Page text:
In addition, Phase II ESAs are generally more common pre-foreclosure. “Banks face greater environmental risks in foreclosures. As a result, most banks will be quicker to progress to a Phase II than they would in pre-lending situations,” according to a regional bank. Additionally, the likelihood of a bank conducting a Phase II “is greater for bank assets that have been acquired through a merger/acquisition,” because the level of environmental due diligence at origination is unknown, notes one risk manager from a Fortune 500 Bank.

Whatever the reason, reliance on Phase II ESAs have been on the rise. The likelihood of “needing further intrusive investigation had historically been 17% to 23%,” Muller says. “Through the end of 2012, the ‘hit rate’ had been closer to 30% to 35%, reflecting a need to be truly cognizant of any and all environmental concerns for purposes of valuation, as well as liability protection. The numbers in 2013 have largely shown a return to the historic lower levels of situations requiring Phase II ESAs.”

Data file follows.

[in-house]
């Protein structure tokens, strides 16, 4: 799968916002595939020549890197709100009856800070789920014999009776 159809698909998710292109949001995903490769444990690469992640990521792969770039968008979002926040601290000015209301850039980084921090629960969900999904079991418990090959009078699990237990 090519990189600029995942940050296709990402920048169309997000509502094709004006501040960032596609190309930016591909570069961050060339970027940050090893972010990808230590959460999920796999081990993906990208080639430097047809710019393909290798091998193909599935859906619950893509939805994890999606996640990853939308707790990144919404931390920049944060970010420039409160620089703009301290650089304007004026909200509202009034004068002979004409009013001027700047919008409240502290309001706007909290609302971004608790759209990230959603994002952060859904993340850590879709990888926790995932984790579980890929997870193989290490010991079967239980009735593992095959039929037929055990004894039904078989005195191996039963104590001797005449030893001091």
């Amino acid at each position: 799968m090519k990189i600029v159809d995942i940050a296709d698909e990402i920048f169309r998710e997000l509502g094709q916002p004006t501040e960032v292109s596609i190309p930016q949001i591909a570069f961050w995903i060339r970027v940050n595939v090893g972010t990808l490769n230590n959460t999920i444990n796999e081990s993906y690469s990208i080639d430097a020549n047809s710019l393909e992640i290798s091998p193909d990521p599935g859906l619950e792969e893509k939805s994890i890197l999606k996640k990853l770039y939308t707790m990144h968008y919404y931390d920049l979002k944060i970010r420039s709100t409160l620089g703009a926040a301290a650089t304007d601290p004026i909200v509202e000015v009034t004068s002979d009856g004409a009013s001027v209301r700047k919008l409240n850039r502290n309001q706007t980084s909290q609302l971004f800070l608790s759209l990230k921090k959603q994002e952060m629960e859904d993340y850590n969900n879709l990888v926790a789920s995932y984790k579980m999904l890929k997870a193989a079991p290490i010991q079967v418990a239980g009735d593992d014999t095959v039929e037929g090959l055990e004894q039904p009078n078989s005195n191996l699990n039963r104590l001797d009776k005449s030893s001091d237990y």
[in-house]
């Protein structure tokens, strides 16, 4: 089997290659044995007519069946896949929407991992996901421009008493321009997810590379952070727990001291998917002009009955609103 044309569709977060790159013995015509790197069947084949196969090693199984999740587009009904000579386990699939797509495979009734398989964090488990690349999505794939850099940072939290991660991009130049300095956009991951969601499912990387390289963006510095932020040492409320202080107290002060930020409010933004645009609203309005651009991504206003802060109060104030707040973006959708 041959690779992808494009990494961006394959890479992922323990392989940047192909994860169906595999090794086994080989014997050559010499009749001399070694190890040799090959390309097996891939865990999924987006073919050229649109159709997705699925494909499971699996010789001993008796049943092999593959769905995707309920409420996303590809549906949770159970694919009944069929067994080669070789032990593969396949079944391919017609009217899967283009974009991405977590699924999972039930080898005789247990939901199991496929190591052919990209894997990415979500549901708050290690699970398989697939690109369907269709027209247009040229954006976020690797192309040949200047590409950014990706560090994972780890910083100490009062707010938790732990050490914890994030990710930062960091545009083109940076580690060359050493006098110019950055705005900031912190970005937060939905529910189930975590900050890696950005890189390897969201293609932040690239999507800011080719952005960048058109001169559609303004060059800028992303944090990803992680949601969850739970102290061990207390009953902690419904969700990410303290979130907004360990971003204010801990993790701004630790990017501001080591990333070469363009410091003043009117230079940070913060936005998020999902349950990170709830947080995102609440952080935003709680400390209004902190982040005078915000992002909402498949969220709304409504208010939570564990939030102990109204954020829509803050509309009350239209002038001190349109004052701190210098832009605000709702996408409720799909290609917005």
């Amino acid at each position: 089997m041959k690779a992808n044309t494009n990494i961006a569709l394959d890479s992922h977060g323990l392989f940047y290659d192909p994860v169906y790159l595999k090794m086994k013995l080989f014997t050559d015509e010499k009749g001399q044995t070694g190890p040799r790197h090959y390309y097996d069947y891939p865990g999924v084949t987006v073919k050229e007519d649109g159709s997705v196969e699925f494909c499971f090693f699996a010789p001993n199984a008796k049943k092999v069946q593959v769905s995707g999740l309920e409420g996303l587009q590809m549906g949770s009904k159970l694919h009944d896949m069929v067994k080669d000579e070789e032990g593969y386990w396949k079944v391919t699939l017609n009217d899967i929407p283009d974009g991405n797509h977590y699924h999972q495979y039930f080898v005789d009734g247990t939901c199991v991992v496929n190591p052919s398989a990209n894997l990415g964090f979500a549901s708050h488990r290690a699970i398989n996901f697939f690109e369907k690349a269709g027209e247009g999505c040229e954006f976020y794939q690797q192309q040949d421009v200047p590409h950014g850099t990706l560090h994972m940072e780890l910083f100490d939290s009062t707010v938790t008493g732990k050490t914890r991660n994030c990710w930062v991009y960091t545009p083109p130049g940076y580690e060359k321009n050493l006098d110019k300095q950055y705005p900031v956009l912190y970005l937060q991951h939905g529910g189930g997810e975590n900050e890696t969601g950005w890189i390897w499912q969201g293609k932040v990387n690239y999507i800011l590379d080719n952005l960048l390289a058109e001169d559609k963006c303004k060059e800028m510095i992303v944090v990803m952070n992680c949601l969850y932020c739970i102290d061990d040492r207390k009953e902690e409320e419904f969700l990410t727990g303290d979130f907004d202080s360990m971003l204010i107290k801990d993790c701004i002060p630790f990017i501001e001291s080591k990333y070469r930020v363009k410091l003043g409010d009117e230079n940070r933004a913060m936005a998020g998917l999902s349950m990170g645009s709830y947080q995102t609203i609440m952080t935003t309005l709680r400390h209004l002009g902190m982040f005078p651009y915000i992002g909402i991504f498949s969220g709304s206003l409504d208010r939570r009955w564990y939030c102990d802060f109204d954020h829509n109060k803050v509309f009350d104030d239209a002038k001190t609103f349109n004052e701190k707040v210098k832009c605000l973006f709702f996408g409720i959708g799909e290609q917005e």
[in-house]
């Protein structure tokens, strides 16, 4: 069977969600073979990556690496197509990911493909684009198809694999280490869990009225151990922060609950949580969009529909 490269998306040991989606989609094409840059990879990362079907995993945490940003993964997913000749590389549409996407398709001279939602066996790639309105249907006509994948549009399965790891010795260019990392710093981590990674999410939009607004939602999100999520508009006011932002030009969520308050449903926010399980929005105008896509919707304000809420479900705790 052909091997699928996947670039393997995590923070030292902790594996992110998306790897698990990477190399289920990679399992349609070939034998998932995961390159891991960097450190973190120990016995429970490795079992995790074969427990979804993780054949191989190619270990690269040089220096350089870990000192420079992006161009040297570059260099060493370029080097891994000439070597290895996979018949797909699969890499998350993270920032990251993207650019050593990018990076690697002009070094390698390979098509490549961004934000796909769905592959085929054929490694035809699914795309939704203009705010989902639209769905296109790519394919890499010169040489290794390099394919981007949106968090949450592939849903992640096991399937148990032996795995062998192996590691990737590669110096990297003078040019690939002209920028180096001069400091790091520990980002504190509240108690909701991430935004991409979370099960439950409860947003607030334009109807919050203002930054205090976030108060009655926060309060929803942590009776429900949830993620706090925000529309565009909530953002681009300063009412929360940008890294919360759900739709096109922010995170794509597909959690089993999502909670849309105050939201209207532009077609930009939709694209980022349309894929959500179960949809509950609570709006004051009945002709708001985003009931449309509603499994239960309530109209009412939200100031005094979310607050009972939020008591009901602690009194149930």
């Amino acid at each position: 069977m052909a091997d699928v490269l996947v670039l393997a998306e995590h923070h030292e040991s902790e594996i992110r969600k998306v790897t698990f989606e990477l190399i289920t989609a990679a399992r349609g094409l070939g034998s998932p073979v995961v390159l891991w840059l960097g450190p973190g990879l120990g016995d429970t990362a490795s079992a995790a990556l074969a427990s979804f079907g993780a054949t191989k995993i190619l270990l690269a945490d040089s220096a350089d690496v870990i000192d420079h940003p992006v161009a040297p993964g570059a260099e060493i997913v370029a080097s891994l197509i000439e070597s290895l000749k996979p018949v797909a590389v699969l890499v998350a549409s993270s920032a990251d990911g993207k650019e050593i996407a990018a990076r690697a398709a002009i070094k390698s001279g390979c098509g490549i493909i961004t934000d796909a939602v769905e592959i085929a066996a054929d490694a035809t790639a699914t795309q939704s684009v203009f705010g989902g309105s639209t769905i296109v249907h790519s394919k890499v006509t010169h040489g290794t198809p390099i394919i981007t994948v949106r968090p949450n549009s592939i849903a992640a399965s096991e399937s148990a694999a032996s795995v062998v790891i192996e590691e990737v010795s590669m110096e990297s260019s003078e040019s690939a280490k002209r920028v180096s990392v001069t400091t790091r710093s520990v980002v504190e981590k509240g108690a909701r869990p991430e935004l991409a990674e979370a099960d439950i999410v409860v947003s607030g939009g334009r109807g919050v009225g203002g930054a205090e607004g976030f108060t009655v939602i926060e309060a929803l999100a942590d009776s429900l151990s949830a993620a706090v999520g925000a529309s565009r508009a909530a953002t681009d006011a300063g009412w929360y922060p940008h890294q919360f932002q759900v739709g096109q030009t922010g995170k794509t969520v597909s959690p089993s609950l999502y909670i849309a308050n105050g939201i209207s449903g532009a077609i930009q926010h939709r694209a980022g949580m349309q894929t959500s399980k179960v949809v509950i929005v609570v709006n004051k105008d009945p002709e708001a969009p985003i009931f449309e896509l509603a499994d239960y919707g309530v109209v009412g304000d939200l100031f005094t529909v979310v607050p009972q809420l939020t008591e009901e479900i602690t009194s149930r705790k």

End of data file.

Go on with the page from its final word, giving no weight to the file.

The High Cost of Contamination

If a bank forecloses on a contaminated property, cleanup costs can be considerable. Contaminated property can also be difficult—if not impossible—for a financial institution to sell. In one case, a bank originated a loan on a strip mall that once housed a dry cleaning facility, but conducted no testing on the property at the time of loan origination. When the bank later foreclosed on the property and conducted due diligence, the investigation detected significant soil vapor contamination and possible groundwater impacts. In the end, the total cost of the cleanup amounted to a significant one-third of the appraised value of the property.

In developing a pre-foreclosure policy, banks should consider all types of environmental risks. Vapor migration/intrusion is one issue that is getting a significant amount of attention. Some environmental consultants automatically include consideration of vapor intrusion (VI) as part of their Phase I ESAs, while others do so only at a client’s request. According to one regional bank, “We don’t have a formal policy yet on vapor intrusion. We would expect that issue to be brought up in a Phase I if the consultant has reason to believe that it could impact collateral value or due-care requirements. We haven’t had a situation where VI was brought up in the absence of other on-site contamination issues.”